Selected root plant supplementation reduces indices of exercise-induced muscle damage: a systematic review and meta-analysis

Doma, Kenji, Devantier-Thomas, Baily, Gahreman, Daniel, and Connor, Jonathan (2022) Selected root plant supplementation reduces indices of exercise-induced muscle damage: a systematic review and meta-analysis. International Journal for Vitamin and Nutrition Research. (In Press)

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Abstract

This systematic review and meta-analysis examined the effects of selected root plants (curcumin, ginseng, ginger and garlic) on markers of muscle damage and muscular performance measures following muscle-damaging protocols. We included 25 studies (parallel and crossover design) with 353 participants and used the PEDro scale to appraise each study. Forest plots were generated to report on standardised mean differences (SMD) and p-values at 24 and 48 hours following the muscle-damaging protocols. The meta-analysis showed that the supplemental (SUPP) condition showed significantly lower levels of indirect muscle damage markers (creatine kinase, lactate dehydrogenase and myoglobin) and muscle soreness at 24 hours and 48 hours (p < 0.01) than the placebo (PLA) condition. The inflammatory markers were significantly lower for the SUPP condition than the PLA condition at 24 hours (p = 0.02), although no differences were identified at 48 hours (p = 0.40). There were no significant differences in muscular performance measures between the SUPP and PLA conditions at 24 hours and 48 hours (p > 0.05) post-exercise. According to our qualitative data, a number of studies reported a reduction in oxidative stress (e.g., malondialdehyde, superoxide dismutase) with a concomitant upregulation of anti-oxidant status, although other studies showed no effects. Accordingly, selected root plants minimised the level of several biomarkers of muscle damage, inflammation and muscle soreness during periods of exercise-induced muscle damage. However, the benefits of these supplements in ameliorating oxidative stress, increasing anti-oxidant status and accelerating recovery of muscular performance appears equivocal, warranting further research in these outcome measures.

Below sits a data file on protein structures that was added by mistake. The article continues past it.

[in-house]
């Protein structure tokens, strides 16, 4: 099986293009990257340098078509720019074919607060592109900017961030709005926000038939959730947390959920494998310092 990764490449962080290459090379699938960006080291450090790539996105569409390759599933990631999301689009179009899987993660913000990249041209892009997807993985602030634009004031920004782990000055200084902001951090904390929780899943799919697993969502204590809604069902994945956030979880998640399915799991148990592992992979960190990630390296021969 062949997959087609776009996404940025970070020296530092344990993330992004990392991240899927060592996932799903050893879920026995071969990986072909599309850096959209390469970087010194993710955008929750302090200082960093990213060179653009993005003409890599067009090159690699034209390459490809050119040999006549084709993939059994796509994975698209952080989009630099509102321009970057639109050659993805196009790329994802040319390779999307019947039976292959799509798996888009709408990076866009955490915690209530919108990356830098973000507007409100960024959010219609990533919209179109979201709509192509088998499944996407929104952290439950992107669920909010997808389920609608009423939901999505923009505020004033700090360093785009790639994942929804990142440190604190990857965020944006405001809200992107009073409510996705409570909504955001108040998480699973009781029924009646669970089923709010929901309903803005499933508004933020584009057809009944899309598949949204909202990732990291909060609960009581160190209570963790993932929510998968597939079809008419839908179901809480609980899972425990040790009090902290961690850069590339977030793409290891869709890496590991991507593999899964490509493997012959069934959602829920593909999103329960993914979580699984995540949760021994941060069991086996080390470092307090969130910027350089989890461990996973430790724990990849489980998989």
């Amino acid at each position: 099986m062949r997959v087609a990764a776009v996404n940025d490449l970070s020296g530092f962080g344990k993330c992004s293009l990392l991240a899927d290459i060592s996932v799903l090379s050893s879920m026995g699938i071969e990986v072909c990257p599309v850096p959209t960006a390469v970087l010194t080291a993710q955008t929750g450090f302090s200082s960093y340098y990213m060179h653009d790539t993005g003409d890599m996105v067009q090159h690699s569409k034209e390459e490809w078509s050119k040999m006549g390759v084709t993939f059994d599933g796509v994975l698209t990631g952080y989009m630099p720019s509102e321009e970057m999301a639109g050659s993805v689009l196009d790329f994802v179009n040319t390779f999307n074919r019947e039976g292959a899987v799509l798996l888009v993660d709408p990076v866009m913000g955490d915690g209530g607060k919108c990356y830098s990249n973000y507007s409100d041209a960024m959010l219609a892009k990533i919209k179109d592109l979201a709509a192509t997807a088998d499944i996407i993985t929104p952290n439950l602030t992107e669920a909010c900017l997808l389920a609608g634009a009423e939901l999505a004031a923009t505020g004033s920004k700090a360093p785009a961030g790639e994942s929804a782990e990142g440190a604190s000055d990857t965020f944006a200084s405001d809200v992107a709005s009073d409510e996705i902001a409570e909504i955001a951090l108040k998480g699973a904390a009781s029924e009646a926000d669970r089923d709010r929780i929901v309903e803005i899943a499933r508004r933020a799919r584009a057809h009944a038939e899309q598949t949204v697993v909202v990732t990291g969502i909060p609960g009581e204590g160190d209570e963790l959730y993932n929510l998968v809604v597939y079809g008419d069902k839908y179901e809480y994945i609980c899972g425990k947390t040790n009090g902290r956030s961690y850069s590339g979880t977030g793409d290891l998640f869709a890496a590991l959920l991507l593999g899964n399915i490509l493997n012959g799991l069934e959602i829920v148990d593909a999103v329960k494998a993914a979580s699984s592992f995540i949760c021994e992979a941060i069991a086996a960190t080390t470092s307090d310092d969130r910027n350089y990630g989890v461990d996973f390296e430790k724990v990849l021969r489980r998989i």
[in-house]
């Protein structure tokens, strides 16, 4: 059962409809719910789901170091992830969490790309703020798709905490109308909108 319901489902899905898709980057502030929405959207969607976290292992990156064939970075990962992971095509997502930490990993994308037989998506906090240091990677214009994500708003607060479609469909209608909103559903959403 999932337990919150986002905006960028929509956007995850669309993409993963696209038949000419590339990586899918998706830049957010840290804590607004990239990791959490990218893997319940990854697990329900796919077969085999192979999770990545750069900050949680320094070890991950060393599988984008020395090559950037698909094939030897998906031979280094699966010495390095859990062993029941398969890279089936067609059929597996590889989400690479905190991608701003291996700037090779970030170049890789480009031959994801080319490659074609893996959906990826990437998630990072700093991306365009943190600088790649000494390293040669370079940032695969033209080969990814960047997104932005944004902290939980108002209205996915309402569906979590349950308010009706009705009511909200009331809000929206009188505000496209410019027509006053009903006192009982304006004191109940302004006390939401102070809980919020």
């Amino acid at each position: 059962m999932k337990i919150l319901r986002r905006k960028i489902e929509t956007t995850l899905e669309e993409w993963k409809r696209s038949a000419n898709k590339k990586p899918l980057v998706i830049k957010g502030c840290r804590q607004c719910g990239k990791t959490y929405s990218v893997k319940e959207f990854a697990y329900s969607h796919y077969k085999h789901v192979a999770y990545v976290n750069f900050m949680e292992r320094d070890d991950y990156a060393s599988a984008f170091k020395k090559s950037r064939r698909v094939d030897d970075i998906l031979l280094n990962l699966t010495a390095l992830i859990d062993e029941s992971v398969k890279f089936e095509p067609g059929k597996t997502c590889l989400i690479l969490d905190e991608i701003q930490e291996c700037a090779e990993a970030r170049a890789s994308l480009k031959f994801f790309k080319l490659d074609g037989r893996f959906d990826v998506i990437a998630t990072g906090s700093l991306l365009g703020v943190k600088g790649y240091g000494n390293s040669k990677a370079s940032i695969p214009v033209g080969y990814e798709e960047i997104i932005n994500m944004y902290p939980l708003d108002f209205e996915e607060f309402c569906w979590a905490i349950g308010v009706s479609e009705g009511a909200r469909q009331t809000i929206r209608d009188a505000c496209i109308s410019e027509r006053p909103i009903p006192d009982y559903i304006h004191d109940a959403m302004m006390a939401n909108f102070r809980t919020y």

Item ID: 67624
Item Type: Article (Research - C1)
ISSN: 1664-2821
Keywords: Curcumin, ginseng, ginger, garlic, polyphenol, phytochemical, recovery
Copyright Information: © 2020 Hogrefe
Date Deposited: 09 Feb 2022 01:44
FoR Codes: 32 BIOMEDICAL AND CLINICAL SCIENCES > 3210 Nutrition and dietetics > 321006 Sport and exercise nutrition @ 50%
42 HEALTH SCIENCES > 4207 Sports science and exercise > 420702 Exercise physiology @ 50%
SEO Codes: 20 HEALTH > 2004 Public health (excl. specific population health) > 200410 Nutrition @ 50%
13 CULTURE AND SOCIETY > 1306 Sport, exercise and recreation > 130601 Exercise @ 50%
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